Active: active (running) since Sat 2024-05-11 18:39:57 CEST; 1min 46s ago
    Process: 1240 ExecStartPre=/usr/bin/test -S /run/user/1000/wayland-0 -o -S /run/user/1000/wayland-1 (code=exited, >
   Main PID: 1242 (rpi-connectd)
      Tasks: 10 (limit: 9252)
        CPU: 46ms
     CGroup: /user.slice/user-1000.slice/[email protected]/app.slice/rpi-connect.service
             └─1242 /usr/bin/rpi-connectd -socket=/run/user/1000/rpi-connect-wayvnc.sock

Link Raspberry PI Device

Now, we must link the Raspberry PI computer board with the connect account. For this reason, we must create an activation link. You can do this from the same Raspberry PI terminal session with the following command:

rpi-connect signin

This command will generate the activation link and will wait for the device to be associated:

pi@raspberrypi:~ $ rpi-connect signin
Complete sign in by visiting

⣟ Waiting for a response…

Please leave the terminal open, as it will give us an additional confirmation at the device activation.

Please use YOUR complete link (“” from the above example) in a web browser. The web browser can be from a different computer, there’s no need to run this link in your Raspberry PI.

The link will redirect your browser to the Raspberry PI connect page, asking you for your authentication.


Please sign in with your Raspberry PI ID account. The following browser screen will ask you to give a name to the registered device:


Name it as you like, and then click the “Create device and sign in” button.

The following page will confirm that your device has been activated successfully:


At the same time, your terminal session to the Raspberry PI will change the message from “Waiting for a response…” to “Signed in”:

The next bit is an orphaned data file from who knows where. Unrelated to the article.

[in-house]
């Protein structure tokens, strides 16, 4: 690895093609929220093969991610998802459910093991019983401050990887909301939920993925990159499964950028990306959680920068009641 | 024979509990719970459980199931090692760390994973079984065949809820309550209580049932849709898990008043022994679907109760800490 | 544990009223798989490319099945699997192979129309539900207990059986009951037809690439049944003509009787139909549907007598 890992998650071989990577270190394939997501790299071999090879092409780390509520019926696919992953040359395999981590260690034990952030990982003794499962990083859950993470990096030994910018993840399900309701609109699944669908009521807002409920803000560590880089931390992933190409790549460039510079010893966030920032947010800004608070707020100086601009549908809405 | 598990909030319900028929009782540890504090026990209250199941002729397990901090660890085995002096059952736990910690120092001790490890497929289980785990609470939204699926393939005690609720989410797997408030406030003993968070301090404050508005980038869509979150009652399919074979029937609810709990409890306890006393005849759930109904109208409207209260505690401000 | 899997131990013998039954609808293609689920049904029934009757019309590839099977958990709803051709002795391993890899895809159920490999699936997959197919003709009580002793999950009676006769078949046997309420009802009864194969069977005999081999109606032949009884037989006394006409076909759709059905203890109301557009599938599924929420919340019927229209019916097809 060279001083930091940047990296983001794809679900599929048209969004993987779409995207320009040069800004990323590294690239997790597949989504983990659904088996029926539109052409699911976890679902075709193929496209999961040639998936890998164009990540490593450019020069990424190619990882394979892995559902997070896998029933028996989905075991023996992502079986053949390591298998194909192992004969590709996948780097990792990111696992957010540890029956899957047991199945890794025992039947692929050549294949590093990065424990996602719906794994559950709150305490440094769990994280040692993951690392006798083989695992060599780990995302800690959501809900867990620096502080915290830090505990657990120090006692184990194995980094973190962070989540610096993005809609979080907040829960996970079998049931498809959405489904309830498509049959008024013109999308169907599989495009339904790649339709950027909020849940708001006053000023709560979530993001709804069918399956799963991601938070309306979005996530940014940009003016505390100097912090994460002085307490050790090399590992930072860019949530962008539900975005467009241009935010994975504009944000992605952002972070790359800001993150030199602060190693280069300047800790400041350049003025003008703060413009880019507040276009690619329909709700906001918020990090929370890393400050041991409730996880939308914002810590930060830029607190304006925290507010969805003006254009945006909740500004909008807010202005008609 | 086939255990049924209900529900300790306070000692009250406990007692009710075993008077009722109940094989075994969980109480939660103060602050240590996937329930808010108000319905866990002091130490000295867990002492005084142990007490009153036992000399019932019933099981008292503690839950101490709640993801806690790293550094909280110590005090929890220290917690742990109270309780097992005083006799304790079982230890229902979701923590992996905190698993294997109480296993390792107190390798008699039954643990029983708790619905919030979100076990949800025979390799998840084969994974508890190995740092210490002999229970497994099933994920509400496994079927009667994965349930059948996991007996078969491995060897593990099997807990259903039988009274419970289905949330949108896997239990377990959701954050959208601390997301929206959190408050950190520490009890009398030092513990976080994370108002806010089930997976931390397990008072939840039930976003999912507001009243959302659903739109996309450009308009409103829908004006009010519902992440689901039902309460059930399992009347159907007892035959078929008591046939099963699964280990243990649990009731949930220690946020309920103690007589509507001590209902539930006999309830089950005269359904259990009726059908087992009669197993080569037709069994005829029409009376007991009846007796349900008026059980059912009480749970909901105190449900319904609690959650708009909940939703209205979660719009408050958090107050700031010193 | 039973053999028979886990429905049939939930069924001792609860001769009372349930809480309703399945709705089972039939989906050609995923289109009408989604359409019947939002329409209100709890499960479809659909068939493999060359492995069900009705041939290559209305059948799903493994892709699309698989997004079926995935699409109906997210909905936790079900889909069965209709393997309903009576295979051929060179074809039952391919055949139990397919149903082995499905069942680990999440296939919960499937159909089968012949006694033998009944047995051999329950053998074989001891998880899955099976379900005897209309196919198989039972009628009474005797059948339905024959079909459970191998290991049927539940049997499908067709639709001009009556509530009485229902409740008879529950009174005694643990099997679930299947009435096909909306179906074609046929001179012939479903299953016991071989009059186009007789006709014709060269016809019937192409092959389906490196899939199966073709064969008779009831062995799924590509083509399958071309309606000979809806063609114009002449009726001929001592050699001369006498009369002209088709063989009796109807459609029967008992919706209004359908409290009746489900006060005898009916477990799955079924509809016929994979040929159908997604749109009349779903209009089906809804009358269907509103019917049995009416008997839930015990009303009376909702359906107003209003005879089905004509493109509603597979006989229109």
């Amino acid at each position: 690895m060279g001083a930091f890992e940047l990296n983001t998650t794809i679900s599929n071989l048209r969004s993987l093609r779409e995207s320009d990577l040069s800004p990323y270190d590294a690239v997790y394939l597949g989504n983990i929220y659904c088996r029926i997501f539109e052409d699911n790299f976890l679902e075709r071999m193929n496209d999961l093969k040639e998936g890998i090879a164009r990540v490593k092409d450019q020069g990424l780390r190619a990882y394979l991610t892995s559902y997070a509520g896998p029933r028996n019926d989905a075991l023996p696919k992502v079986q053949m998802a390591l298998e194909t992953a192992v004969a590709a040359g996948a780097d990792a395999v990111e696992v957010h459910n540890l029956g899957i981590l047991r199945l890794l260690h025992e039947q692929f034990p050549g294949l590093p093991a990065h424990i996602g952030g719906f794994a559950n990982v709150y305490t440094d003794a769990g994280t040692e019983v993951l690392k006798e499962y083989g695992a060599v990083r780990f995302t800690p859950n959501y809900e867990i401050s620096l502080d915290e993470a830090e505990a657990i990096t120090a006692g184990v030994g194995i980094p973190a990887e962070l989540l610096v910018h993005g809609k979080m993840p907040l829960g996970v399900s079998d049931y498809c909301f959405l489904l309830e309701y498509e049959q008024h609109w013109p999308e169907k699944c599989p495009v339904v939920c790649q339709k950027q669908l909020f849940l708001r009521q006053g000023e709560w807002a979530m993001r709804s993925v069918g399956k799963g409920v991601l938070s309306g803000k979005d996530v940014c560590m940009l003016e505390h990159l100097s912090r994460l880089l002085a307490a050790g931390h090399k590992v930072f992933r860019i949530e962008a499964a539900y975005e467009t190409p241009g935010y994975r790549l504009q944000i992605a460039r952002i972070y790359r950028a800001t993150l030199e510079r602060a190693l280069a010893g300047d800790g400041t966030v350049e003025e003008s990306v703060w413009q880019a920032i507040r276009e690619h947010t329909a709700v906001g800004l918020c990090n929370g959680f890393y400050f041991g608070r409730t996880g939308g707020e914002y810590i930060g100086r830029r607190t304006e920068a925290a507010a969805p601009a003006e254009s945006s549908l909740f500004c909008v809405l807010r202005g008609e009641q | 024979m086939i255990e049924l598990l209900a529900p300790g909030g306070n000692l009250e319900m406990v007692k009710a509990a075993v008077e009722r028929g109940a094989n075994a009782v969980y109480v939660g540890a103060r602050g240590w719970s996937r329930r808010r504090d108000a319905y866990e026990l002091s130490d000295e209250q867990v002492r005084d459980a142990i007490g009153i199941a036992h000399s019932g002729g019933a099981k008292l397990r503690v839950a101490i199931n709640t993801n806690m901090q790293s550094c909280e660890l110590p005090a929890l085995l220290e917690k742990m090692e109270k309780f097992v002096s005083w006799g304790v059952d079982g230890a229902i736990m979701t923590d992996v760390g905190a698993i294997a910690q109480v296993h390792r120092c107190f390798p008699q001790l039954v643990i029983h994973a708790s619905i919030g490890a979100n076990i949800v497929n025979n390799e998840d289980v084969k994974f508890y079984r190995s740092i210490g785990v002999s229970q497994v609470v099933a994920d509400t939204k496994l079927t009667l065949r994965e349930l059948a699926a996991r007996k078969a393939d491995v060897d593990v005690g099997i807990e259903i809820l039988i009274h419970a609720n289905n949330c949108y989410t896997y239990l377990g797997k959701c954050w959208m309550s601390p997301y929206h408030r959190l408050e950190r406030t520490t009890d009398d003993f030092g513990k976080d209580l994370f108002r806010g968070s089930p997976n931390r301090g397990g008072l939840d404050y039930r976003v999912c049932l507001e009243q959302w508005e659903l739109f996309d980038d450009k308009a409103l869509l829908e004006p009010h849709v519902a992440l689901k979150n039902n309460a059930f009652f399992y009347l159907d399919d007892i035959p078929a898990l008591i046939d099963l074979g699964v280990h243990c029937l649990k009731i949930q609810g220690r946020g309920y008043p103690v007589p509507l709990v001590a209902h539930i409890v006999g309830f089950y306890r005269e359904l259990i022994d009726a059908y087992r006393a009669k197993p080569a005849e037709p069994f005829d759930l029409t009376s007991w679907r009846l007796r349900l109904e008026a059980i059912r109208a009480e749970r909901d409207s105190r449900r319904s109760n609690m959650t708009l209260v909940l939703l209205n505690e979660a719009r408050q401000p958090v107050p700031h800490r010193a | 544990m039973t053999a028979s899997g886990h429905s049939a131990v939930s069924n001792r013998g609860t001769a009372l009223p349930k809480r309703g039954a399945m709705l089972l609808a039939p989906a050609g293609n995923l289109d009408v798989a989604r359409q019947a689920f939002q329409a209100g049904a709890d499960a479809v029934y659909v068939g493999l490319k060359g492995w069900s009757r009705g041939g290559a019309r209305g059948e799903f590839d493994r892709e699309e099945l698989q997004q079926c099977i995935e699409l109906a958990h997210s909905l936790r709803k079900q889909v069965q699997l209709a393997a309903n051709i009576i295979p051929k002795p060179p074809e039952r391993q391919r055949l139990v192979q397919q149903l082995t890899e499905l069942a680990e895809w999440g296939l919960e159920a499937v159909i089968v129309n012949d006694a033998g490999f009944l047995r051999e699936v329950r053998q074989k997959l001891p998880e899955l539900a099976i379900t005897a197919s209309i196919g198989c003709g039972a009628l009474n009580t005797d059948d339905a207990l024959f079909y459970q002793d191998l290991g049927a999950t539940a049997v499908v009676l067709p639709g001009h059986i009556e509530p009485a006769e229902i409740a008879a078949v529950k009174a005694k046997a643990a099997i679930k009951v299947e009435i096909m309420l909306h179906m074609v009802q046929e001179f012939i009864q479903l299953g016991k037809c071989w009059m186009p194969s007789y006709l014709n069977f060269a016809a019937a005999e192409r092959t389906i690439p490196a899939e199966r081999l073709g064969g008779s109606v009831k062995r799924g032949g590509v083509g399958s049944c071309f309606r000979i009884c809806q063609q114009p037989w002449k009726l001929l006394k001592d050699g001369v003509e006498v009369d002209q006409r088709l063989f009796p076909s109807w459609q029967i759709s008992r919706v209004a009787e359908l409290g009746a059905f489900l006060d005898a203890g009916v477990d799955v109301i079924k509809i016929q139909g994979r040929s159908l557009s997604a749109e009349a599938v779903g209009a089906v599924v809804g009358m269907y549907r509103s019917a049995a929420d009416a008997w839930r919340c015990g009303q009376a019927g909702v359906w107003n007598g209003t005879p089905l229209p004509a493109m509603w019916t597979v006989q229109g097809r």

pi@raspberrypi:~ $ rpi-connect signin
Complete sign in by visiting

✓ Signed in

Remote Desktop Connection

You’re now ready to use the Raspberry PI Connect remote desktop management. From your dashboard at you will get a list of all the Raspberry PI devices you registered:


By clicking the “Connect” button in the device widget you will be able to reach your remote desktop:


The low voltage warning in my Raspberry PI is caused because I’m using a flying power supply for this test. This should not happen if you use a proper power supply.

The screen also shows you some useful buttons.

On top-left, the Disconnect button allows you securely disconnect from the remote session:


At the bottom-left, you will find the function buttons. These buttons are required as when working from a browser it will intend the button combinations as the browser combinations, so intercepting some keyboard shortcuts and avoiding them to reach your Raspberry PI.


At the top-right side, the 2 buttons will allow you to share your memory clipboard with the Raspberry PI for copy/paste operations:


My First impressions

Before writing this tutorial, I tested the Raspberry PI Connect service for a few hours. The beta version I’ve tested is fast and programs run very well.

I experienced a few Raspberry PI only crashes when I opened a Chromium session and only with YouTube videos. Maybe with the future Connet versions these small problems will be fixed.

In the end, I felt this service useful and I think it is a great tool to manage my boards remotely.

What’s Next

Want to know more about cool projects to do with Raspberry PI computer boards? In this case, the right resource for you is my Raspberry PI tutorials pages.